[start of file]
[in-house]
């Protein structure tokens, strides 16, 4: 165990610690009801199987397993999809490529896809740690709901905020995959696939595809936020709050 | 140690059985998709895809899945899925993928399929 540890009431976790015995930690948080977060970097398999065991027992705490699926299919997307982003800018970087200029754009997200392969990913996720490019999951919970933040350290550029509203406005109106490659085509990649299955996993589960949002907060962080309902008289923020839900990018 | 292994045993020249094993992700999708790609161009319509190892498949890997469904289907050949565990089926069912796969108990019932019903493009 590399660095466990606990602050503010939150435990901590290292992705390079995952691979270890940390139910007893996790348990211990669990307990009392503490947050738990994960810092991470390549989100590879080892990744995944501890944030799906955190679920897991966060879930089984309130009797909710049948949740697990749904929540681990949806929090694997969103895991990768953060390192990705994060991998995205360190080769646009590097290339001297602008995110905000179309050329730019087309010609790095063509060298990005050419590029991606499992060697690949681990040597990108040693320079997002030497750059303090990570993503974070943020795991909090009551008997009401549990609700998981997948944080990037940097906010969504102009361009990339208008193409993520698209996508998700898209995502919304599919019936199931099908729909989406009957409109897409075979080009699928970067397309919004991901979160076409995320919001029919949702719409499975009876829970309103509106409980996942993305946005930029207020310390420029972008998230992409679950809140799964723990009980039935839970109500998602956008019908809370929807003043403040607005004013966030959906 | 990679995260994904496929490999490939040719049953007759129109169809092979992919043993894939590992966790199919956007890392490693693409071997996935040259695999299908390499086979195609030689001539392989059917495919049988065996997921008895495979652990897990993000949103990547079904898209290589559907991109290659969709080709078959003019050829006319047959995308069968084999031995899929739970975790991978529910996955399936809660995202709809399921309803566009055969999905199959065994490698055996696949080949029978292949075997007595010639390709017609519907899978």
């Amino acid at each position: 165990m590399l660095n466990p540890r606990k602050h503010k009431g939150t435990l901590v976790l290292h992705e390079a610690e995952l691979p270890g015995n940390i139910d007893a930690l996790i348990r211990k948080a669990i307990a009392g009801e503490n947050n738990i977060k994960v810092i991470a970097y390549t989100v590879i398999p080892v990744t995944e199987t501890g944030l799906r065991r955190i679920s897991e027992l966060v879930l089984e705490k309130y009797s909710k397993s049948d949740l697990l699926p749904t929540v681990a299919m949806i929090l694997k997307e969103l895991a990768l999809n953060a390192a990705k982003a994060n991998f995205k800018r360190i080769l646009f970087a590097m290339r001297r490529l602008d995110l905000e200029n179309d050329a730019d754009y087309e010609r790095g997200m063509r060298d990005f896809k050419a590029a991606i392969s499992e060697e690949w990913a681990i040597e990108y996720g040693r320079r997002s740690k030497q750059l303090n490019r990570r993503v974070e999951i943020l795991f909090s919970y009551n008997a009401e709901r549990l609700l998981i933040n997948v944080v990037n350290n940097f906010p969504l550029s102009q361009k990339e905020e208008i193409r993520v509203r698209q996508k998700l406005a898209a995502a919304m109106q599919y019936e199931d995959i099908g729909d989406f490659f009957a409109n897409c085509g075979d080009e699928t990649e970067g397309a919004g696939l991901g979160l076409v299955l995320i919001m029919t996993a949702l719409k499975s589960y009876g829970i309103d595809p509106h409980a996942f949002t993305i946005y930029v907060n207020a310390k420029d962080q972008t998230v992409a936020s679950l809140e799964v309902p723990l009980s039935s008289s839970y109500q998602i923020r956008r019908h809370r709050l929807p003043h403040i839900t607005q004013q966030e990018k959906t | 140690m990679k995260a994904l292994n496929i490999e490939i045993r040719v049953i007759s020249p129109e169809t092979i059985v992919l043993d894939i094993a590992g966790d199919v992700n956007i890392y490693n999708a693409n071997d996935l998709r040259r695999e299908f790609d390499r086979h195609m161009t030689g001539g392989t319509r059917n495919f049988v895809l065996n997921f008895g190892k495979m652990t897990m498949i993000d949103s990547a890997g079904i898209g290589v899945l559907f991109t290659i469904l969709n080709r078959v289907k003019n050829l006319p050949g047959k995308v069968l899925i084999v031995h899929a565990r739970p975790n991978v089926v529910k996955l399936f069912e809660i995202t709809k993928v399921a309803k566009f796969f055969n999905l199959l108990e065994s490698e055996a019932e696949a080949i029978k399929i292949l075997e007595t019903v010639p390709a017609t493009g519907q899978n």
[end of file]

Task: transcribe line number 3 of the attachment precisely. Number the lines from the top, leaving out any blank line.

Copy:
């Amino acid at each position: 165990m590399l660095n466990p540890r606990k602050h503010k009431g939150t435990l901590v976790l290292h992705e390079a610690e995952l691979p270890g015995n940390i139910d007893a930690l996790i348990r211990k948080a669990i307990a009392g009801e503490n947050n738990i977060k994960v810092i991470a970097y390549t989100v590879i398999p080892v990744t995944e199987t501890g944030l799906r065991r955190i679920s897991e027992l966060v879930l089984e705490k309130y009797s909710k397993s049948d949740l697990l699926p749904t929540v681990a299919m949806i929090l694997k997307e969103l895991a990768l999809n953060a390192a990705k982003a994060n991998f995205k800018r360190i080769l646009f970087a590097m290339r001297r490529l602008d995110l905000e200029n179309d050329a730019d754009y087309e010609r790095g997200m063509r060298d990005f896809k050419a590029a991606i392969s499992e060697e690949w990913a681990i040597e990108y996720g040693r320079r997002s740690k030497q750059l303090n490019r990570r993503v974070e999951i943020l795991f909090s919970y009551n008997a009401e709901r549990l609700l998981i933040n997948v944080v990037n350290n940097f906010p969504l550029s102009q361009k990339e905020e208008i193409r993520v509203r698209q996508k998700l406005a898209a995502a919304m109106q599919y019936e199931d995959i099908g729909d989406f490659f009957a409109n897409c085509g075979d080009e699928t990649e970067g397309a919004g696939l991901g979160l076409v299955l995320i919001m029919t996993a949702l719409k499975s589960y009876g829970i309103d595809p509106h409980a996942f949002t993305i946005y930029v907060n207020a310390k420029d962080q972008t998230v992409a936020s679950l809140e799964v309902p723990l009980s039935s008289s839970y109500q998602i923020r956008r019908h809370r709050l929807p003043h403040i839900t607005q004013q966030e990018k959906t | 140690m990679k995260a994904l292994n496929i490999e490939i045993r040719v049953i007759s020249p129109e169809t092979i059985v992919l043993d894939i094993a590992g966790d199919v992700n956007i890392y490693n999708a693409n071997d996935l998709r040259r695999e299908f790609d390499r086979h195609m161009t030689g001539g392989t319509r059917n495919f049988v895809l065996n997921f008895g190892k495979m652990t897990m498949i993000d949103s990547a890997g079904i898209g290589v899945l559907f991109t290659i469904l969709n080709r078959v289907k003019n050829l006319p050949g047959k995308v069968l899925i084999v031995h899929a565990r739970p975790n991978v089926v529910k996955l399936f069912e809660i995202t709809k993928v399921a309803k566009f796969f055969n999905l199959l108990e065994s490698e055996a019932e696949a080949i029978k399929i292949l075997e007595t019903v010639p390709a017609t493009g519907q899978n």